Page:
A flash of red trembles the branch outside my study window. It is the cardinal, its orange-red beak clamped with greens intended for its mate, brooding over their nest that is secluded by shadowy leaves from an upper branch. Another shimmering of red lands the cardinal upon the side of the nest, inserting food into the opened beak of its mate, then flaps off, but not for long.

Again, the cardinal alights upon the nest, this time with a black seed in its beak. For five days, such feedings have heartened me, only to become more numerous after their chicks are born. For now, it’s about guarding their eggs from predators and waiting. Whispering breezes gentle this event.

I’m in good company as I also wait in my comfy home, its décor painstakingly assembled like the cardinals’ nest layered with twigs, leaves, grasses, and feathers. I, too, am in vital need of feeding lest I grow weary of my transition and lose heart. My hungers are deep. This morning, Eunice, the hospice chaplain, stopped by and listened, while my helper Tracy prepared a tasty lunch of baked bass and vegetables.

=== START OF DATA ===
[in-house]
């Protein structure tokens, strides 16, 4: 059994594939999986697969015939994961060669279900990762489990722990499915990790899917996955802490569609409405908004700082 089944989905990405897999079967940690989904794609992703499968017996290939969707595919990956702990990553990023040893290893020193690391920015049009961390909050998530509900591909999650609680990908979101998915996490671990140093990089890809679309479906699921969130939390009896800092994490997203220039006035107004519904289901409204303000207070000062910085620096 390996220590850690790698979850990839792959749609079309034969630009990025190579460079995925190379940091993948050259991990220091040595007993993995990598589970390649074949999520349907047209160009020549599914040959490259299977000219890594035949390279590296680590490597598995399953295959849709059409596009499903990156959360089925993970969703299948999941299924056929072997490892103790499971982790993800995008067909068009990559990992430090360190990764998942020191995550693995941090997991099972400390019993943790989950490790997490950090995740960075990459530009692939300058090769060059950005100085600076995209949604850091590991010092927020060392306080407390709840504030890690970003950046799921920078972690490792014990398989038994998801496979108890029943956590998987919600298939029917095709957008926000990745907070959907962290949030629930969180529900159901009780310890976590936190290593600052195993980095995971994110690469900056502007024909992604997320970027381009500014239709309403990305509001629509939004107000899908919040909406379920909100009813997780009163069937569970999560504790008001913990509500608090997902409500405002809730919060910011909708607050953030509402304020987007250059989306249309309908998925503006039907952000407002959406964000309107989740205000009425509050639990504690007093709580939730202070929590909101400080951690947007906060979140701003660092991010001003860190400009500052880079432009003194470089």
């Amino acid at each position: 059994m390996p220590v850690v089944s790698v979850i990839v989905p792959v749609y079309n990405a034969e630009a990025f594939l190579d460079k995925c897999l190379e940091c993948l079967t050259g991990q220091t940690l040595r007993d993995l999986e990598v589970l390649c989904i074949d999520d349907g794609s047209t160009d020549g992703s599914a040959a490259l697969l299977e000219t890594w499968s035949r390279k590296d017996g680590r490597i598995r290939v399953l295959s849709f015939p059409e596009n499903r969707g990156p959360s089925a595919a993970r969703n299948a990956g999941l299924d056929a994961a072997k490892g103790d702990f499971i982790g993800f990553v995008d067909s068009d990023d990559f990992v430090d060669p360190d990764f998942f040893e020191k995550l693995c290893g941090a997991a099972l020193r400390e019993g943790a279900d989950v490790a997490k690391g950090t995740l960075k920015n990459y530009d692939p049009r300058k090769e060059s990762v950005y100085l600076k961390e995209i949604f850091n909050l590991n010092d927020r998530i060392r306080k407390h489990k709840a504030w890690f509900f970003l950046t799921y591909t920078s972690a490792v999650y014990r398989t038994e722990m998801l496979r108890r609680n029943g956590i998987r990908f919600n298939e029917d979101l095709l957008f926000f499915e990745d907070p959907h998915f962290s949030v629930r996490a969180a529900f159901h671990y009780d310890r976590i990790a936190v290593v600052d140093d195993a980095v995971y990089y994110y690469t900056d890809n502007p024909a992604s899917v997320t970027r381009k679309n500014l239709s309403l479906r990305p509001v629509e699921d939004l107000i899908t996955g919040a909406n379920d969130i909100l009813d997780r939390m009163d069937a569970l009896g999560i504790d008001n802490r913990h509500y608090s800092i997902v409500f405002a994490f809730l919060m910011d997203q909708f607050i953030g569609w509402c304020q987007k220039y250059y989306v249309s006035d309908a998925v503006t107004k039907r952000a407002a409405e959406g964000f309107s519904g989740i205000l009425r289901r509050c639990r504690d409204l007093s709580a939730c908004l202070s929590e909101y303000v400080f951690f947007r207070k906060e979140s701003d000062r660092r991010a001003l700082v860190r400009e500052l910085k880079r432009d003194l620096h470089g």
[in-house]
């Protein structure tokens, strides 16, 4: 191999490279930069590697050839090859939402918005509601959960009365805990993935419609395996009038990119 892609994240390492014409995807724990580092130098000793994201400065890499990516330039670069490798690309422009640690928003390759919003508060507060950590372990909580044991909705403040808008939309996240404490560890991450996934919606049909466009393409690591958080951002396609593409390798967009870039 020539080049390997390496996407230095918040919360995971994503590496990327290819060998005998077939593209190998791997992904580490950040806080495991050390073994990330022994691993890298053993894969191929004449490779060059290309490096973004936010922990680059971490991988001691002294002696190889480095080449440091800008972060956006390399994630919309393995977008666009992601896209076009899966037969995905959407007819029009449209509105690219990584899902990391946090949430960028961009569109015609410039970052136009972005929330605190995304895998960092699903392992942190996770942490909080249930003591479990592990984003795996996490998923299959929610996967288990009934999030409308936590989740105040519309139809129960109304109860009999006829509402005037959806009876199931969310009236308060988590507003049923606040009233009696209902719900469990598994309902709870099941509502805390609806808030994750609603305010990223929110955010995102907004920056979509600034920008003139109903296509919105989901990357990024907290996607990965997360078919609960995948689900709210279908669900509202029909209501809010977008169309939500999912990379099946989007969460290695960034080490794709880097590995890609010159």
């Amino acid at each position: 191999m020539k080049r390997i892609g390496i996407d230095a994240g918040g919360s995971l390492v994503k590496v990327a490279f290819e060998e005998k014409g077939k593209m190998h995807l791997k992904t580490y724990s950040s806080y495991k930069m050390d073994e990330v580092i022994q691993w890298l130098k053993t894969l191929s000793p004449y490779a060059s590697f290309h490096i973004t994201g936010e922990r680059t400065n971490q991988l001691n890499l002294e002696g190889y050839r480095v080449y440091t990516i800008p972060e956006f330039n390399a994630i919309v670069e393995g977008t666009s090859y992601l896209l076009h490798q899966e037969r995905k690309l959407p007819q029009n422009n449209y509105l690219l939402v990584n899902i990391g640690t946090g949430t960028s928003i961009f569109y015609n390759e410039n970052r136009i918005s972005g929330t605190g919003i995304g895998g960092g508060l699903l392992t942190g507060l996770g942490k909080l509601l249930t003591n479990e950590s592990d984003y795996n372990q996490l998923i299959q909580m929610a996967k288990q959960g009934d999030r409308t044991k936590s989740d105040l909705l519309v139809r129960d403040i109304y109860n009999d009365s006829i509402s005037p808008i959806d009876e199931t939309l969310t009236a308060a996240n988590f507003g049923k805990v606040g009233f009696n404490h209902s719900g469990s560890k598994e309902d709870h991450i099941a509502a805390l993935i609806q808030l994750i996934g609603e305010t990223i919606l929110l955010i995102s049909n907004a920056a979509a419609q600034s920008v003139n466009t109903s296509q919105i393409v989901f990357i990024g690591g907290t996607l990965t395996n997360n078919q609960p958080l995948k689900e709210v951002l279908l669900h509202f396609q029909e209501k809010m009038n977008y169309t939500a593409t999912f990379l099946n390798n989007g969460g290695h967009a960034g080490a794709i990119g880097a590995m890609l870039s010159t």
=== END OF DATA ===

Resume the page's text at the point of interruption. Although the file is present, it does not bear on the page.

Paradoxically, as I am fed, a corresponding emptiness yawns in my psyche, stretching my purview into the unknown, fraught with the unimaginable. Like plucked violin strings, trust marshals my resolve toward deeper surrender of the inevitable. With this process comes loneliness: alone I was birthed into this existence and alone I will leave.

Like fledglings, I’m all mouth…